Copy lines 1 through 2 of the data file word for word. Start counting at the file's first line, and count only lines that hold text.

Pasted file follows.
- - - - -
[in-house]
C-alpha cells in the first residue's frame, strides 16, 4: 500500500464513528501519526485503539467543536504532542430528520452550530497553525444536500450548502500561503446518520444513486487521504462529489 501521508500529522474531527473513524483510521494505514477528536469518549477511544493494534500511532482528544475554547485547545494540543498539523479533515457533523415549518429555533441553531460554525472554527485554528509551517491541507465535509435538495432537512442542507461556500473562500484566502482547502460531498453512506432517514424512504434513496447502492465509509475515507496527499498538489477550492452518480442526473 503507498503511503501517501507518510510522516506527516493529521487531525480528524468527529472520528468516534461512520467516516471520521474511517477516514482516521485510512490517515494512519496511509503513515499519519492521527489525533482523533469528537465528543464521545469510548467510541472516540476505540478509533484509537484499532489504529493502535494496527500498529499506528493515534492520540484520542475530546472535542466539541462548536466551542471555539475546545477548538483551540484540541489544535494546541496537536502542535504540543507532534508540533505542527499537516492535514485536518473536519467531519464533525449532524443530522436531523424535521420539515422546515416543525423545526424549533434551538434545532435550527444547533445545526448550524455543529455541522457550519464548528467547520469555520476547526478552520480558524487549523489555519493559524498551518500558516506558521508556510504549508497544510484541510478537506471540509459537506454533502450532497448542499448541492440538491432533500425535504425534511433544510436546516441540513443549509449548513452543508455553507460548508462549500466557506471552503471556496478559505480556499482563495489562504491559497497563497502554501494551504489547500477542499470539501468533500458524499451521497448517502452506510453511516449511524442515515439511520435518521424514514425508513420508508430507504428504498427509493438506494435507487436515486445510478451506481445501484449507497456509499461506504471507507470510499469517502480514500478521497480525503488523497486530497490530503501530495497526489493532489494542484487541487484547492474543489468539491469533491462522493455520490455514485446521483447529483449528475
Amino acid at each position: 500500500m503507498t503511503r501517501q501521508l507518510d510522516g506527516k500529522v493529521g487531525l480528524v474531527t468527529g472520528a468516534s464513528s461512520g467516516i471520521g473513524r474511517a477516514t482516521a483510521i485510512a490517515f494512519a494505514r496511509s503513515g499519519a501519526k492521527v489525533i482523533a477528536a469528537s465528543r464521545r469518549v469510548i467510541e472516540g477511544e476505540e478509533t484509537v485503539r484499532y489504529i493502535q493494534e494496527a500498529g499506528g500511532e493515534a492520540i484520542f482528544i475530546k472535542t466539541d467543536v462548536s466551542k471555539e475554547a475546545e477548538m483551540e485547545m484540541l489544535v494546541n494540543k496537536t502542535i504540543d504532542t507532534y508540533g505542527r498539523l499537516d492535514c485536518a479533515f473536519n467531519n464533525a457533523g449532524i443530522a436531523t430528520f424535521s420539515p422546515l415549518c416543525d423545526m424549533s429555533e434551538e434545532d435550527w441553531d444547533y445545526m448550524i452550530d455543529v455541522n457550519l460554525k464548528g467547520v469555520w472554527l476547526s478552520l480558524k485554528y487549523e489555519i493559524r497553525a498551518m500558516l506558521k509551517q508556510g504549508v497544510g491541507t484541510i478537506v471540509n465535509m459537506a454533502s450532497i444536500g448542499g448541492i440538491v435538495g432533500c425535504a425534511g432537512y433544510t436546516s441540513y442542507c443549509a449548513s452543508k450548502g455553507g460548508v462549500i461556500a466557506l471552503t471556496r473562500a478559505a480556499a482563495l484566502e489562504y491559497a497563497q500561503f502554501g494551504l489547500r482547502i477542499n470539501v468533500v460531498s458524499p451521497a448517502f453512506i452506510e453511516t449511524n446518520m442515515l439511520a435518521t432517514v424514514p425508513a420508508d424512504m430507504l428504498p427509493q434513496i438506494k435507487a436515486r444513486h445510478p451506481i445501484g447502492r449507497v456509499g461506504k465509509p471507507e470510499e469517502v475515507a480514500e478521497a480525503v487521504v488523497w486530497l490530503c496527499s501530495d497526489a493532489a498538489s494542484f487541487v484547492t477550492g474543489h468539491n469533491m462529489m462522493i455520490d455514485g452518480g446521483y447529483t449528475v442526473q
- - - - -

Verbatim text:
[in-house]
C-alpha cells in the first residue's frame, strides 16, 4: 500500500464513528501519526485503539467543536504532542430528520452550530497553525444536500450548502500561503446518520444513486487521504462529489 501521508500529522474531527473513524483510521494505514477528536469518549477511544493494534500511532482528544475554547485547545494540543498539523479533515457533523415549518429555533441553531460554525472554527485554528509551517491541507465535509435538495432537512442542507461556500473562500484566502482547502460531498453512506432517514424512504434513496447502492465509509475515507496527499498538489477550492452518480442526473 503507498503511503501517501507518510510522516506527516493529521487531525480528524468527529472520528468516534461512520467516516471520521474511517477516514482516521485510512490517515494512519496511509503513515499519519492521527489525533482523533469528537465528543464521545469510548467510541472516540476505540478509533484509537484499532489504529493502535494496527500498529499506528493515534492520540484520542475530546472535542466539541462548536466551542471555539475546545477548538483551540484540541489544535494546541496537536502542535504540543507532534508540533505542527499537516492535514485536518473536519467531519464533525449532524443530522436531523424535521420539515422546515416543525423545526424549533434551538434545532435550527444547533445545526448550524455543529455541522457550519464548528467547520469555520476547526478552520480558524487549523489555519493559524498551518500558516506558521508556510504549508497544510484541510478537506471540509459537506454533502450532497448542499448541492440538491432533500425535504425534511433544510436546516441540513443549509449548513452543508455553507460548508462549500466557506471552503471556496478559505480556499482563495489562504491559497497563497502554501494551504489547500477542499470539501468533500458524499451521497448517502452506510453511516449511524442515515439511520435518521424514514425508513420508508430507504428504498427509493438506494435507487436515486445510478451506481445501484449507497456509499461506504471507507470510499469517502480514500478521497480525503488523497486530497490530503501530495497526489493532489494542484487541487484547492474543489468539491469533491462522493455520490455514485446521483447529483449528475